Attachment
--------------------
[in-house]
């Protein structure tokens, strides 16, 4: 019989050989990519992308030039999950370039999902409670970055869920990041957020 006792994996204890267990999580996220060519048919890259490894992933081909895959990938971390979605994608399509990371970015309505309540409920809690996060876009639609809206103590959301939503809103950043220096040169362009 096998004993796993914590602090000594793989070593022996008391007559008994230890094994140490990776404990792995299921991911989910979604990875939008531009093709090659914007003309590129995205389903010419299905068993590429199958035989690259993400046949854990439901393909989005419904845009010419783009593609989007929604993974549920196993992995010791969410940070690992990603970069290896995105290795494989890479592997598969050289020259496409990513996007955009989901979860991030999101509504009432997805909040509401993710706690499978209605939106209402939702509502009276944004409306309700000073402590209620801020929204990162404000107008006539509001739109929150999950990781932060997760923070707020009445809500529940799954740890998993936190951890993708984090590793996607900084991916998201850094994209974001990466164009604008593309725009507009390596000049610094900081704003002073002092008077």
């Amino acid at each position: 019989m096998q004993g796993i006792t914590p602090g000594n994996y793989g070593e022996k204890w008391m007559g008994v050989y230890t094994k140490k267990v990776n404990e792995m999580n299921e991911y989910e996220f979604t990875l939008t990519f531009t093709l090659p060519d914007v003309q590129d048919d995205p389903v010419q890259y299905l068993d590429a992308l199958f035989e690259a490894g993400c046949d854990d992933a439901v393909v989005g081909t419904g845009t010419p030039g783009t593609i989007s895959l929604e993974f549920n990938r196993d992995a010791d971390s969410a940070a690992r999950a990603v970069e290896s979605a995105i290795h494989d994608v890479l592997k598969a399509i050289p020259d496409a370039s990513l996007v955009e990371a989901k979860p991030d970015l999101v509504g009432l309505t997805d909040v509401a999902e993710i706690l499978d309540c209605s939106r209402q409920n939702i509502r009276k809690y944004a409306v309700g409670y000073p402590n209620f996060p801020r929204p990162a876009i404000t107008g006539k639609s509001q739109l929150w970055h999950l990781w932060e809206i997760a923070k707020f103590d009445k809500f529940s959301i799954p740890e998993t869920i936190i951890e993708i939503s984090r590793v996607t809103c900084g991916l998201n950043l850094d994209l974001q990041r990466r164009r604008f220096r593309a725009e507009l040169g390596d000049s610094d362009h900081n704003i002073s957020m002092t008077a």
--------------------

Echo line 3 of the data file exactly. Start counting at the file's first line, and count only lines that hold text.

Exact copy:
């Amino acid at each position: 019989m096998q004993g796993i006792t914590p602090g000594n994996y793989g070593e022996k204890w008391m007559g008994v050989y230890t094994k140490k267990v990776n404990e792995m999580n299921e991911y989910e996220f979604t990875l939008t990519f531009t093709l090659p060519d914007v003309q590129d048919d995205p389903v010419q890259y299905l068993d590429a992308l199958f035989e690259a490894g993400c046949d854990d992933a439901v393909v989005g081909t419904g845009t010419p030039g783009t593609i989007s895959l929604e993974f549920n990938r196993d992995a010791d971390s969410a940070a690992r999950a990603v970069e290896s979605a995105i290795h494989d994608v890479l592997k598969a399509i050289p020259d496409a370039s990513l996007v955009e990371a989901k979860p991030d970015l999101v509504g009432l309505t997805d909040v509401a999902e993710i706690l499978d309540c209605s939106r209402q409920n939702i509502r009276k809690y944004a409306v309700g409670y000073p402590n209620f996060p801020r929204p990162a876009i404000t107008g006539k639609s509001q739109l929150w970055h999950l990781w932060e809206i997760a923070k707020f103590d009445k809500f529940s959301i799954p740890e998993t869920i936190i951890e993708i939503s984090r590793v996607t809103c900084g991916l998201n950043l850094d994209l974001q990041r990466r164009r604008f220096r593309a725009e507009l040169g390596d000049s610094d362009h900081n704003i002073s957020m002092t008077a």